1. Joni Dambre

    Hi Kai,

    I’d like to play around with Chadli patterns to explore some ideas I have. It would greatly speed up things if I could start from your code, so I would be very grateful if I could get it.

    Thanks in advance!

    Joni Dambre

  2. Broussaudier

    Hi, I’m a french student and I am studying Chladni’s patterns for school, but I could use some help with the Python programs … Would you share your code with me ? It would be very appreciated !

    Thanks in advance,

  3. jose rodrigo

    Very interested experiment.
    Could yo send me the code, to play with it. I will inform to you about my advances.. Thank you

  4. Gregory House

    I have made a mechanical model representing Chladni patterns. I was just hoping to compare and contrast the experimental results with the theoretical. If you could please email me the source code for your program, I’d greatly appreciate it.

  5. Hetalia

    dear, i am research about cymatic. can you share the copy of your source code.
    credit for your name in my project.

  6. Daniel León

    Hi, I’m Daniel León, and I’m doing some research about how to compose music based in physical principles like quantum physics. (Search for Fuga Cuántica in YouTube if you want to listen to a piece created using that equations). Would you send me the source code of the project? It would be really useful for me, because I’m researching too what are the effects of that kind of science-based music in biological tissues, and cymatics are very important.


  7. C. Antonini

    You have produced a wonderful cinematic.

    I’m a teacher interested in numeric patterns and would be very interested by your source-code (at least, the numeric part of it).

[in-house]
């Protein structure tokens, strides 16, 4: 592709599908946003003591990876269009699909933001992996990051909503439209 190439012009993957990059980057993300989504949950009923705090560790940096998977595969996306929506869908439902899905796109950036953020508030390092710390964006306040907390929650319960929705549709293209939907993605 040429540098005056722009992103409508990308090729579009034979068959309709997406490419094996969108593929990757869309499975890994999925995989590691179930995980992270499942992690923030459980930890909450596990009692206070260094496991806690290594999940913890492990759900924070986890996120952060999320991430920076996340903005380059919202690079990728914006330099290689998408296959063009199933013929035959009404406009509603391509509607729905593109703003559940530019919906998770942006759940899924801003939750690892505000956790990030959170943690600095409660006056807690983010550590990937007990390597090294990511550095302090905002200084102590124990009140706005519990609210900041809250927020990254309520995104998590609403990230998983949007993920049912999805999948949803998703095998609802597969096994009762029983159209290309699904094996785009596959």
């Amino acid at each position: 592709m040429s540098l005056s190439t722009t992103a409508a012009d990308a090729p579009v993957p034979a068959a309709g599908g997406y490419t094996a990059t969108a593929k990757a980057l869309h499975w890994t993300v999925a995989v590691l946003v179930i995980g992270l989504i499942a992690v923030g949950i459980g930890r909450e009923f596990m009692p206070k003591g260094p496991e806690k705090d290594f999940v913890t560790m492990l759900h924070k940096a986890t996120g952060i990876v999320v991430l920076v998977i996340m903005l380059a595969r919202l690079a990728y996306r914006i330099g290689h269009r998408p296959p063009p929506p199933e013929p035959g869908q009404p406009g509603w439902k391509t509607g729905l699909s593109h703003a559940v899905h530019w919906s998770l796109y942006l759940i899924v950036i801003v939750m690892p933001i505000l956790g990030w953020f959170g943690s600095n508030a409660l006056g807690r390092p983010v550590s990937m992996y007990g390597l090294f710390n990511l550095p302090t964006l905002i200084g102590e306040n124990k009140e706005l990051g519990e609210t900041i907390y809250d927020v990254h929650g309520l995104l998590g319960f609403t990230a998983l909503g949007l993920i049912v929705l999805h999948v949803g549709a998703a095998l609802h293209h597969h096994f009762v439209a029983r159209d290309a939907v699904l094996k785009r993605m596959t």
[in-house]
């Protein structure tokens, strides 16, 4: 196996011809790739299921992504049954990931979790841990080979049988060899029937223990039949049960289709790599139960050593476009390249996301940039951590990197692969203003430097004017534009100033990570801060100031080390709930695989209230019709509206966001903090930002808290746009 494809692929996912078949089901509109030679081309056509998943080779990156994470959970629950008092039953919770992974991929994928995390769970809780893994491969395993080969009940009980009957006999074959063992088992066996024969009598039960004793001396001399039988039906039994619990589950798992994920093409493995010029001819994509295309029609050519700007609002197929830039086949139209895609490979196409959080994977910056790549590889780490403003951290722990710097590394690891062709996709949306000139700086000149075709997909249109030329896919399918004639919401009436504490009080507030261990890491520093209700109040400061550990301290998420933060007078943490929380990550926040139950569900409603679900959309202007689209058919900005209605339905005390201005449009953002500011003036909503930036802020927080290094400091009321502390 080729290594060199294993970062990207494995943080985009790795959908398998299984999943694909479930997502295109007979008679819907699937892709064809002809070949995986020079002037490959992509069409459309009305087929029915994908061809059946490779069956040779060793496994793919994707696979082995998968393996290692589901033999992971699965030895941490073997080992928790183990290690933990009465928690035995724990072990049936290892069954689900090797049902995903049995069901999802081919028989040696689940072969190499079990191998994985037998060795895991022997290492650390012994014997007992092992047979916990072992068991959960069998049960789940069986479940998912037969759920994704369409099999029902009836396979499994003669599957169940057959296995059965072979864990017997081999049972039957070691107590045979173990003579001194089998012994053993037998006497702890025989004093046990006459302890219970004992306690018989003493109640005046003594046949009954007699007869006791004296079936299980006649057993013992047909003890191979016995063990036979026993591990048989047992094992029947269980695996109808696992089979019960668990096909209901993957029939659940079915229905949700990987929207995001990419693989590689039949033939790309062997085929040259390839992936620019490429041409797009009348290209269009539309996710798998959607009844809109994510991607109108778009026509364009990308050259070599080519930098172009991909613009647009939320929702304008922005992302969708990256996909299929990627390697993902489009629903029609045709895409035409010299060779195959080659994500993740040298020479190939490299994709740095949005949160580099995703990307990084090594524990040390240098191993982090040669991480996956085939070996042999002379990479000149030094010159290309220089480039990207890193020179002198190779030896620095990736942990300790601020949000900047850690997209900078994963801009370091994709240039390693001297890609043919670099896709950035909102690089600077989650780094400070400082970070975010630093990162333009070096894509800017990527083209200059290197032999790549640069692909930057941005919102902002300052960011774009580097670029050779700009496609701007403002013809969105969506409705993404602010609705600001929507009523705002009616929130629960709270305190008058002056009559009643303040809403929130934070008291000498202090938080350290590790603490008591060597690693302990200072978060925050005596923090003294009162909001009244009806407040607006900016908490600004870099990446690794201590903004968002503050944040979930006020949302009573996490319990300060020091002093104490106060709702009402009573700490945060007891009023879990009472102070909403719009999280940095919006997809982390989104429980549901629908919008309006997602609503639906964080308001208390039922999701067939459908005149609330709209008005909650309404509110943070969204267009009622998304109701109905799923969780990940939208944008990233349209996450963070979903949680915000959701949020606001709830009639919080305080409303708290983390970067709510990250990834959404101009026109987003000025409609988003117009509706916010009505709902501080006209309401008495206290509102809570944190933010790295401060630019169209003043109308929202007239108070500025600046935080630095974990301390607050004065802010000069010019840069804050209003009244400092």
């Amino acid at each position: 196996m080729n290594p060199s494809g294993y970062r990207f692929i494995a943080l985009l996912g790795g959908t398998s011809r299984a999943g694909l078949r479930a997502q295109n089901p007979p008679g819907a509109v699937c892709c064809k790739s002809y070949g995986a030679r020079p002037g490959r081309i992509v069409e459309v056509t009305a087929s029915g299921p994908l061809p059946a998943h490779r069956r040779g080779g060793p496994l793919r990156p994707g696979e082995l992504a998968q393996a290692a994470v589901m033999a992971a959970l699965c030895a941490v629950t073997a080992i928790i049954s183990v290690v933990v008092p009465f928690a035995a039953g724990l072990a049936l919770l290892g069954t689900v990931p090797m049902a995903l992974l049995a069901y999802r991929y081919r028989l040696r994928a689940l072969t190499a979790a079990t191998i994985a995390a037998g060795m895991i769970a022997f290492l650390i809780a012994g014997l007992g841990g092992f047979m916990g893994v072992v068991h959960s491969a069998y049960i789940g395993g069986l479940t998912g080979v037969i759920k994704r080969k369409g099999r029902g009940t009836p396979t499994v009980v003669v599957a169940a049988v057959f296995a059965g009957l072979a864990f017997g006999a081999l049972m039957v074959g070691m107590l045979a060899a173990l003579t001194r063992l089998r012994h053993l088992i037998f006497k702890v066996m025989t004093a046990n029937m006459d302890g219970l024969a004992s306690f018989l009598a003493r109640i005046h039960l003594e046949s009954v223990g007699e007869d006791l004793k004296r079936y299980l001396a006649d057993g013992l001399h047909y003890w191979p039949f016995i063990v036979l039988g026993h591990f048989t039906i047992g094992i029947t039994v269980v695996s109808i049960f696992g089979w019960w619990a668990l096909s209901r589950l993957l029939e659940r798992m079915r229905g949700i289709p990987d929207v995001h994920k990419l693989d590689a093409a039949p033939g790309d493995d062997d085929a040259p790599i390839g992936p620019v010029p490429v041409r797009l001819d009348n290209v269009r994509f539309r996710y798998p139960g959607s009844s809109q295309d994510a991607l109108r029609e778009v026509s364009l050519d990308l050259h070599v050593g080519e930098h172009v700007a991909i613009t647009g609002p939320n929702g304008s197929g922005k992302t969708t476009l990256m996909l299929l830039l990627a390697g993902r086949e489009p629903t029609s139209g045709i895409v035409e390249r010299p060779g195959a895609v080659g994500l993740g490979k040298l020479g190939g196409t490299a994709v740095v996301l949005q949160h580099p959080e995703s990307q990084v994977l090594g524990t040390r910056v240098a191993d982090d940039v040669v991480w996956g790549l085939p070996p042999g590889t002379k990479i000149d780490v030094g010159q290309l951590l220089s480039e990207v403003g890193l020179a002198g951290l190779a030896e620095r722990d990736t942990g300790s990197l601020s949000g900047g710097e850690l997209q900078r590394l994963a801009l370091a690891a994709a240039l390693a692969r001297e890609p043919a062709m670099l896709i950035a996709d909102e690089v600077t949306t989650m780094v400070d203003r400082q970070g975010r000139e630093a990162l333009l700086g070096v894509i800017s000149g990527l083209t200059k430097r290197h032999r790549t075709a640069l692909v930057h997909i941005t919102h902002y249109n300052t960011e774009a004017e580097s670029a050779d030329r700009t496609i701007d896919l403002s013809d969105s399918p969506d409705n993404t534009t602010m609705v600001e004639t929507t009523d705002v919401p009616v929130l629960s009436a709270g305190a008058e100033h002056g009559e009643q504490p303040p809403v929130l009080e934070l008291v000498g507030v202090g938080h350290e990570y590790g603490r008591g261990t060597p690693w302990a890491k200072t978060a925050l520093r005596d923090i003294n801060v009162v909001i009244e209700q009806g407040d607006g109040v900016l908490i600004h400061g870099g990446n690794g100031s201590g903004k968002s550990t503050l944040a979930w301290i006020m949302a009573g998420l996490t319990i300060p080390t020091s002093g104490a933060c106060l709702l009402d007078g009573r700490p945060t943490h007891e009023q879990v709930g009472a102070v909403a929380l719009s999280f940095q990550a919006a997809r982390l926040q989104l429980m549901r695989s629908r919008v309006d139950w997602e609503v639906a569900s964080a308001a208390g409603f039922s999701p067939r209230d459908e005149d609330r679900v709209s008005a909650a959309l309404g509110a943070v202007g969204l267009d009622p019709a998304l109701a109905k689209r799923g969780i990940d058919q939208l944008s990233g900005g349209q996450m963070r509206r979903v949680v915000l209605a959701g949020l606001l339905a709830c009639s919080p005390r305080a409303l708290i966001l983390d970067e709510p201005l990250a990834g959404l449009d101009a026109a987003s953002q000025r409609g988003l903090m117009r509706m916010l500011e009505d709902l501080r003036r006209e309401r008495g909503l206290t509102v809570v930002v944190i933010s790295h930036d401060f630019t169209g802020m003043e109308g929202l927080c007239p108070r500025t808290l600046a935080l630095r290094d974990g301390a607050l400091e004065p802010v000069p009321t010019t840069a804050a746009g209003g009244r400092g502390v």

Would you mind sending me your python’s code ?

    Thanks a lot.

  8. Jason Birbal

    current_f = 160**(1.01+f/400.0)

    Can you explain this? I have been looking high and low to see the derivative of this equation. Thanks. Very impressive and looking forward for a bright future for you 🙂

    1. Kai

      Hi! Heh, that is a purely “empirical” equation, if I remember correctly, just to get a nice interval between the frequencies of the sweep.

  9. Daniel Casey

    Hi Kai,

    I was playing around with your code for a project I’m working on and I was wondering what physical parameters of the plate do the letters k and q represent?
    You also mentioned that you modeled the plate using FEM, I was also wondering did you use an specific plate or membrane theory in conjunction with this?

    Thanks in advance

    1. Kai


      I used steel as the material of choice for the simulation and Reissner-Mindlin bilinear plate elements, with a lumped mass matrix.

      q represents the force vector, k the stiffness of the plate.

    1. Kai

      Hi Vasily. Pure C++ implementation would be cool, although it requires a lot of work esp. in the numpy/sympy -part of the code. Regrettably I do not have the possibility to look into this right now, please feel free to contribute to the repository if you look into it. Thanks.


Leave a Reply

Your email address will not be published. Required fields are marked *

Time limit is exhausted. Please reload CAPTCHA.